Folarin Balogun is exactly who the USMNT has been waiting for

The 2023 CONCACAF Nations League was no match for the pyrotechnic frenzy of the 2021 tournament, where the USMNT and Mexico met in the final and battled through an outrageous, perfect 129 minutes of soccer, although USA fans have reason to leave the second CNL final even more satisfied than the first. It is part result, part process. Winning even a bogus trophy is better than winning nothing and how could any fan not be impressed by the two-part debut of the newest member of the program, Folarin Balogun?

Like Yunus Musah before him, Balogun came to the USMNT from the highest echelons of England’s national youth program. USMNT fans able to google “balogun where was he born” have longed for him to join the team since he excelled as the jewel of Arsenal’s youth team three or so seasons ago, though his a defection seemed less likely than Musah’s (although Balogun made four appearances for the U.S. Under-18s back in 2018) for the simple reason that the young forward appeared to be on the verge of a full England call-up this year. The turning point in Balogun’s international career came last March when Gareth Southgate named his first list for the Euro 2024 qualifying campaign, choosing gambling robber Ivan Toney over Balogun for the final forward spot.

It goes against a lot of USMNT mythmaking, but the dirty truth that European dual nationals who choose the US do so because they choose a safer path to regular playing time still holds here. Balogun would be an English player and if Southgate had named him in March, the American striker spot would still be Ricardo Pepis, more by default than anything else. But Southgate took a cue from Toney and banked on the (sorry!) Brentford forward, sparking a hilariously silly Instagram saga that made it clear which way the wind was blowing.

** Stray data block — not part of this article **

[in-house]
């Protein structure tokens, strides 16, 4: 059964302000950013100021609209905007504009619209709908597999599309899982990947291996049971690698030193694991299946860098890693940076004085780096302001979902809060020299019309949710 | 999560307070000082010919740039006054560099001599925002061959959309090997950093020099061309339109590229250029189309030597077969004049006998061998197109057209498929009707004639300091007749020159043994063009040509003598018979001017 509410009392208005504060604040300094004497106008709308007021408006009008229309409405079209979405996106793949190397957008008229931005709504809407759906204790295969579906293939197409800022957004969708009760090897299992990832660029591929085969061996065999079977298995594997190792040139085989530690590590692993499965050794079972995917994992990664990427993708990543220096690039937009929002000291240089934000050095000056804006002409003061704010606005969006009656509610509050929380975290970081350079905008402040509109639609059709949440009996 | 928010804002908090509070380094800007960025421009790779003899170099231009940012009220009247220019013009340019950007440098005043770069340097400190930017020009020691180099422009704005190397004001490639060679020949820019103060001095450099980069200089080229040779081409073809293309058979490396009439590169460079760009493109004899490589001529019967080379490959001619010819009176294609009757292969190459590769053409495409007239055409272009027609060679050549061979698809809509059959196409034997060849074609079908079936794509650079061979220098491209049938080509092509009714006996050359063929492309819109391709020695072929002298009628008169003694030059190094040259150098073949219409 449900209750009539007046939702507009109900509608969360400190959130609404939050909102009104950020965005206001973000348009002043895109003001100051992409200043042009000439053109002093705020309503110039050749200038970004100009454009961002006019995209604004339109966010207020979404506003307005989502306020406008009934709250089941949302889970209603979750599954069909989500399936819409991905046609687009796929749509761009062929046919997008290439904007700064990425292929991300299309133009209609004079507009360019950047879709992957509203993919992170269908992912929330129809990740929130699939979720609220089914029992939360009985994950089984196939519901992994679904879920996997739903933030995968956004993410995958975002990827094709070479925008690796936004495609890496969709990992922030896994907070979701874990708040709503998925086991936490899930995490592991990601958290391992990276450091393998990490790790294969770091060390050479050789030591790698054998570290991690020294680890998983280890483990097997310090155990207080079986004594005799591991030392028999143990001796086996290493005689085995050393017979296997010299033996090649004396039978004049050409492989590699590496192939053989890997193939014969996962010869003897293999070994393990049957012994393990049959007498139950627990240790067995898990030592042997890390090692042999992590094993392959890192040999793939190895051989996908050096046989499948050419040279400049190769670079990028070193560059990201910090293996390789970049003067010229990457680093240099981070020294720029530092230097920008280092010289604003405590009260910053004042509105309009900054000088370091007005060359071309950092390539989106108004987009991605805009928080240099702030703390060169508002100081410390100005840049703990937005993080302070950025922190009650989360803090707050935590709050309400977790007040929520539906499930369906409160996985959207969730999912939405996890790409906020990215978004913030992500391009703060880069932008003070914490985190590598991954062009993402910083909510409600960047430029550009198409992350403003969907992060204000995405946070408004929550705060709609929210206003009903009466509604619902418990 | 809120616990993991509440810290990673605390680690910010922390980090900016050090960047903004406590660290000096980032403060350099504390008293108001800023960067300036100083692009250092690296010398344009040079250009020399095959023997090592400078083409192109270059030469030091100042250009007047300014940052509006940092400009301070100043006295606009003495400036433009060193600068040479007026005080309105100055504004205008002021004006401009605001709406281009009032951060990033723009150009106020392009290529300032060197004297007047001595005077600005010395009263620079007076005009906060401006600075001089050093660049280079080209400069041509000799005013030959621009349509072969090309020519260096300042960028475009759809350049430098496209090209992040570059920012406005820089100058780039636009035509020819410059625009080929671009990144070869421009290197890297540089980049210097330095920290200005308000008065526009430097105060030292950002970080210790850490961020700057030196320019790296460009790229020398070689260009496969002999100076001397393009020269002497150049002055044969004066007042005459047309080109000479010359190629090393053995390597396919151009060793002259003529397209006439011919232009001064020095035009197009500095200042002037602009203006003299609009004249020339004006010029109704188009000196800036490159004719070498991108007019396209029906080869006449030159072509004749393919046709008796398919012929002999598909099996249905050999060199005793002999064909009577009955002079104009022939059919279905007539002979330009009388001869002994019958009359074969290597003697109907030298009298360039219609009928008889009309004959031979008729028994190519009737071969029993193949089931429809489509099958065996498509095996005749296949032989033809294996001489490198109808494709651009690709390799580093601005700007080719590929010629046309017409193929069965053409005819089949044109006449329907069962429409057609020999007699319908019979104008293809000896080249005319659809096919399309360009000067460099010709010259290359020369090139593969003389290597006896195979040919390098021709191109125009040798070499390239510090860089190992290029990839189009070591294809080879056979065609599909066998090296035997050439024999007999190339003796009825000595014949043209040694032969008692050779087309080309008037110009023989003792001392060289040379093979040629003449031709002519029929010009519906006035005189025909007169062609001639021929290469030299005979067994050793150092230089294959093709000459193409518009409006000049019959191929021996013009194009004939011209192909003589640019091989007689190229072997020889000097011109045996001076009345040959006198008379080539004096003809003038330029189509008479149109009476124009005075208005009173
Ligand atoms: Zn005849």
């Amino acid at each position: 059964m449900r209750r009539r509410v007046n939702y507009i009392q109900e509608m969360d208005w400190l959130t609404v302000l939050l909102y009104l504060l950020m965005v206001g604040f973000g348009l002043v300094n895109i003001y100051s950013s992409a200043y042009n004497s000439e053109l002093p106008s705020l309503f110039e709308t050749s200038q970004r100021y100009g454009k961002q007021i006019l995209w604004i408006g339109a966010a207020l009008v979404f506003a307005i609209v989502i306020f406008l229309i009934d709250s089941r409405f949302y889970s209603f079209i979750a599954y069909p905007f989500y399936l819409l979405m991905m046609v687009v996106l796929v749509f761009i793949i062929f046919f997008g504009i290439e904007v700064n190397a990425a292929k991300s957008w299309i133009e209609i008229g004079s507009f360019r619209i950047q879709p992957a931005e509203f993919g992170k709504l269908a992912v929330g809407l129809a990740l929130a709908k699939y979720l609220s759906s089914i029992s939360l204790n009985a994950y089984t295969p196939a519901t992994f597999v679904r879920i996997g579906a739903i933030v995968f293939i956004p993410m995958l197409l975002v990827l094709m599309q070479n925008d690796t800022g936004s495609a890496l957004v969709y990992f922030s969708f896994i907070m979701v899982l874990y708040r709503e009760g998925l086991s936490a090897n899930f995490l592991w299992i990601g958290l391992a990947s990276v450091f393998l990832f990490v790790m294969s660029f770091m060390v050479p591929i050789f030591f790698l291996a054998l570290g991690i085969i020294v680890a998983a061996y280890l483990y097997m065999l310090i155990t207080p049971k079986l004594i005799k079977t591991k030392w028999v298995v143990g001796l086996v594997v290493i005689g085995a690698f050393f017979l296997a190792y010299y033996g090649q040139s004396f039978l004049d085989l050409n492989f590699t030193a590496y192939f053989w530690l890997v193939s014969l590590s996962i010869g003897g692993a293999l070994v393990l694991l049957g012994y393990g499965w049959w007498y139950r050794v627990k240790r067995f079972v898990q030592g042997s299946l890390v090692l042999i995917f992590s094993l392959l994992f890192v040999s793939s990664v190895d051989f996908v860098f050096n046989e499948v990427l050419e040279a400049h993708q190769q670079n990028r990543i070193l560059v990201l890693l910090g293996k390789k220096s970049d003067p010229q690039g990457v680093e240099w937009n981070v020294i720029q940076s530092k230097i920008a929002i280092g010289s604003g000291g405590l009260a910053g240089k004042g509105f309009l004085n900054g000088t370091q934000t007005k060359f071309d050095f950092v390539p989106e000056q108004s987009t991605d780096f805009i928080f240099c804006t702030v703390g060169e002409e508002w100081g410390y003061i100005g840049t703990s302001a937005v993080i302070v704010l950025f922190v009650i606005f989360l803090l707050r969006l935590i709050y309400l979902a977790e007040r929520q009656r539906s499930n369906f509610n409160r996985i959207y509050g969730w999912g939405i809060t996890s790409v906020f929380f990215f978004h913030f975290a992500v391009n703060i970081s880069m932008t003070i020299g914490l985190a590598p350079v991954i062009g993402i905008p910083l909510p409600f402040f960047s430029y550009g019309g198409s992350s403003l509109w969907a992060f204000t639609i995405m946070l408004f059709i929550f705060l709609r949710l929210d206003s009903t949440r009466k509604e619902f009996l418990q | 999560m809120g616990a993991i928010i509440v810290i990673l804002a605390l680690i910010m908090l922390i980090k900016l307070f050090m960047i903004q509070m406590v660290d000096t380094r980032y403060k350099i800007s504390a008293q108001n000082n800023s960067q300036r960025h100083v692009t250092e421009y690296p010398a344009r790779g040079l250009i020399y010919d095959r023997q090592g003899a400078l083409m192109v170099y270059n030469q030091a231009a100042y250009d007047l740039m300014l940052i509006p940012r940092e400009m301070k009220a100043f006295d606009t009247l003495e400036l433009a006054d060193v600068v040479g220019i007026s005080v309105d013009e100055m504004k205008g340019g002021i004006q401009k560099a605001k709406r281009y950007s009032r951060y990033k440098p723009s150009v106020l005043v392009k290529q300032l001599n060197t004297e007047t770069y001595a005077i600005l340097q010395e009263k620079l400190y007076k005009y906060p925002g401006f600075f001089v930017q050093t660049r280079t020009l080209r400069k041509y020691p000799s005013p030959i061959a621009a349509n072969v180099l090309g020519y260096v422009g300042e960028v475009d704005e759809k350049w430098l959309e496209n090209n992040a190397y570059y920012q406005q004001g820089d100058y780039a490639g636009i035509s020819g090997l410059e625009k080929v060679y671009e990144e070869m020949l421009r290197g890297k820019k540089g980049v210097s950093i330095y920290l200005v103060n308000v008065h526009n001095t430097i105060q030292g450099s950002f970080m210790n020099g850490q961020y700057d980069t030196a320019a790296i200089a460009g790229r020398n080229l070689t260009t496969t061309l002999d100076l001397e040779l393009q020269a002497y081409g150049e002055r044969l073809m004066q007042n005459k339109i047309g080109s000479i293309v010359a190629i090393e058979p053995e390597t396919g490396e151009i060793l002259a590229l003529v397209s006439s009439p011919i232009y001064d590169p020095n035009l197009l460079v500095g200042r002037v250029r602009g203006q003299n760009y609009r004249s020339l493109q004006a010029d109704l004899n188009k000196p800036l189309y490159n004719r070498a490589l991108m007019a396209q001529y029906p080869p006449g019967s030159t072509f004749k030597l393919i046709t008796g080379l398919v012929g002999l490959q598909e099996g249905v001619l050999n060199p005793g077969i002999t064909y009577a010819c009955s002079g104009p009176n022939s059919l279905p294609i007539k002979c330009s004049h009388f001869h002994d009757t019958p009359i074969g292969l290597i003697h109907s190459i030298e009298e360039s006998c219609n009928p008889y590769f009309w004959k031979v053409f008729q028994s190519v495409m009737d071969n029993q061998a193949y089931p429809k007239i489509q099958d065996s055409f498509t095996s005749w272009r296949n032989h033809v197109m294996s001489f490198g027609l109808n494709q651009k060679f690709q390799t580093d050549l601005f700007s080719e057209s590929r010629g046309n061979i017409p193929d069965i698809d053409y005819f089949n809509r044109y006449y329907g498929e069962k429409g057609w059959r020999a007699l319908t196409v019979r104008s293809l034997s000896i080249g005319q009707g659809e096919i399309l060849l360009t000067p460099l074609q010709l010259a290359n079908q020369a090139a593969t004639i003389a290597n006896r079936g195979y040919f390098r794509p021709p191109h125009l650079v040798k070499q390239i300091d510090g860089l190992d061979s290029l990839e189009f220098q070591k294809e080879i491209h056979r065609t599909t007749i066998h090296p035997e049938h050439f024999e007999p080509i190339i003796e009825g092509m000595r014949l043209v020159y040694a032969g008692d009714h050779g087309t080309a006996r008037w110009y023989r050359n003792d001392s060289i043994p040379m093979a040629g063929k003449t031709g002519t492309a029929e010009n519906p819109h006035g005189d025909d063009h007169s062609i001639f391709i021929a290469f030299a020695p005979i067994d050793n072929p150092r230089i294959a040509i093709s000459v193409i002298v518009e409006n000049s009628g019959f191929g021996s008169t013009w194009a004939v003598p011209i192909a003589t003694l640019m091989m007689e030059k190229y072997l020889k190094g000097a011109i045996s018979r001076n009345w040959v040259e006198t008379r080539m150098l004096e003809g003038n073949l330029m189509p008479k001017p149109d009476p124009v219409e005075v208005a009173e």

Immediately after being named in the far less glamorous England Under-21 squad, Balogun got passive aggressive online, and dropped out citing a phantom injury five days later. That same day, he posted a seemingly innocent photo of himself hanging out in an SUV. An eagle-eyed American fan noticed a partially blurred motto on the wall behind Balogun that read “HERE TO CHASE TAIL” and they were able to trace it back to Pup’s Pub, which advertises itself as “Orlando’s first & ONLY full liquor dog park and sports bar!” Balogun then deleted all posts about England from his social media accounts, followed Christian Pulisic and showed up to a Magic game and Yankees spring training.

In May, he made a formal commitment to the US team and he made his debut against Mexico in the Nations League semi-final last Thursday. Debuting in a rivalry game is a tough ask, especially one with a guaranteed base level of violence. Balogun was good but not great against Mexico in the USA’s 3-0 win, although he showed considerable ability as a ball winner and space creator in the forward position. The American player pool is silly with guys like that and lacks bucket-getters, so Balogun’s strong, goalless 75 minutes was solid, but not necessarily mega-impressive. His Welcome to CONCACAF! moment came in the 68th minute when he made a lung-busting 40-yard run to win the ball back from César Montes, causing Montes to kick his legs out and draw a direct red card. Weston McKennie then came in to defend his new striker and fought like half a dozen guys and also drew his own red card. Balogun replaced Pepi a few minutes later and play only resumed after Pepi sealed the victory with the USA’s third goal, as Sergiño Dest and Gerardo Arteaga drew dueling red cards and left their teams to end the game nine-on-nine.